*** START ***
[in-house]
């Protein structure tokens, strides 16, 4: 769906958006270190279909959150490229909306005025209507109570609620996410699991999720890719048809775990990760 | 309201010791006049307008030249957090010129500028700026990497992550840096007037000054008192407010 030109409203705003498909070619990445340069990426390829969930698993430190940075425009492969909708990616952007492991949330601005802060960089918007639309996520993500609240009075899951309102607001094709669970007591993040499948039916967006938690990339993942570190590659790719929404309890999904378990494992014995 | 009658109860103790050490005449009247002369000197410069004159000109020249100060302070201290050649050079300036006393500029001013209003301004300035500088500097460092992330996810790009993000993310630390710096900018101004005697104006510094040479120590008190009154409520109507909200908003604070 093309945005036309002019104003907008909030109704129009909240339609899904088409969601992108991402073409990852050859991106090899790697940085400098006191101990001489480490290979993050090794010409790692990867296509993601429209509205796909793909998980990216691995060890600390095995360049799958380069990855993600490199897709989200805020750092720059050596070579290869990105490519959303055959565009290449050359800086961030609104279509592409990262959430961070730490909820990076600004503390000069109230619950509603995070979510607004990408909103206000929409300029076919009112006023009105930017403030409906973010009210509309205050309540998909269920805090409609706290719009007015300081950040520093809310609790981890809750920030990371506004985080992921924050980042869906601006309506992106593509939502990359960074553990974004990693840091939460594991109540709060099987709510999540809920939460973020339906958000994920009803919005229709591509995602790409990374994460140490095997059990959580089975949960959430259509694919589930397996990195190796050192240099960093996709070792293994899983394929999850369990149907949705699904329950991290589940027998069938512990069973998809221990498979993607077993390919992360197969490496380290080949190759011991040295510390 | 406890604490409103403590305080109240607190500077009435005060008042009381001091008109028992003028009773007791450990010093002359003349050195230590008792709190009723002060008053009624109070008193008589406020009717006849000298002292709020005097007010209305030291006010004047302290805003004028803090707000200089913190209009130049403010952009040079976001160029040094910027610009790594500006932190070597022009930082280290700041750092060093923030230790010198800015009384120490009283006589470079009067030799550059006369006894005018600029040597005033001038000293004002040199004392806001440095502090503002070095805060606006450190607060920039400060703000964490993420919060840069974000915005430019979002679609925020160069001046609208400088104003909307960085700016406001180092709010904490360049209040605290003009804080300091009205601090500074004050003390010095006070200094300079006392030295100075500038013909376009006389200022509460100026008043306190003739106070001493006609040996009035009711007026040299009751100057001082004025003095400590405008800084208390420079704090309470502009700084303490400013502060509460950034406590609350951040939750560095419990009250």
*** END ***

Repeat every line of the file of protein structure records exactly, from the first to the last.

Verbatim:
[in-house]
């Protein structure tokens, strides 16, 4: 769906958006270190279909959150490229909306005025209507109570609620996410699991999720890719048809775990990760 | 309201010791006049307008030249957090010129500028700026990497992550840096007037000054008192407010 030109409203705003498909070619990445340069990426390829969930698993430190940075425009492969909708990616952007492991949330601005802060960089918007639309996520993500609240009075899951309102607001094709669970007591993040499948039916967006938690990339993942570190590659790719929404309890999904378990494992014995 | 009658109860103790050490005449009247002369000197410069004159000109020249100060302070201290050649050079300036006393500029001013209003301004300035500088500097460092992330996810790009993000993310630390710096900018101004005697104006510094040479120590008190009154409520109507909200908003604070 093309945005036309002019104003907008909030109704129009909240339609899904088409969601992108991402073409990852050859991106090899790697940085400098006191101990001489480490290979993050090794010409790692990867296509993601429209509205796909793909998980990216691995060890600390095995360049799958380069990855993600490199897709989200805020750092720059050596070579290869990105490519959303055959565009290449050359800086961030609104279509592409990262959430961070730490909820990076600004503390000069109230619950509603995070979510607004990408909103206000929409300029076919009112006023009105930017403030409906973010009210509309205050309540998909269920805090409609706290719009007015300081950040520093809310609790981890809750920030990371506004985080992921924050980042869906601006309506992106593509939502990359960074553990974004990693840091939460594991109540709060099987709510999540809920939460973020339906958000994920009803919005229709591509995602790409990374994460140490095997059990959580089975949960959430259509694919589930397996990195190796050192240099960093996709070792293994899983394929999850369990149907949705699904329950991290589940027998069938512990069973998809221990498979993607077993390919992360197969490496380290080949190759011991040295510390 | 406890604490409103403590305080109240607190500077009435005060008042009381001091008109028992003028009773007791450990010093002359003349050195230590008792709190009723002060008053009624109070008193008589406020009717006849000298002292709020005097007010209305030291006010004047302290805003004028803090707000200089913190209009130049403010952009040079976001160029040094910027610009790594500006932190070597022009930082280290700041750092060093923030230790010198800015009384120490009283006589470079009067030799550059006369006894005018600029040597005033001038000293004002040199004392806001440095502090503002070095805060606006450190607060920039400060703000964490993420919060840069974000915005430019979002679609925020160069001046609208400088104003909307960085700016406001180092709010904490360049209040605290003009804080300091009205601090500074004050003390010095006070200094300079006392030295100075500038013909376009006389200022509460100026008043306190003739106070001493006609040996009035009711007026040299009751100057001082004025003095400590405008800084208390420079704090309470502009700084303490400013502060509460950034406590609350951040939750560095419990009250």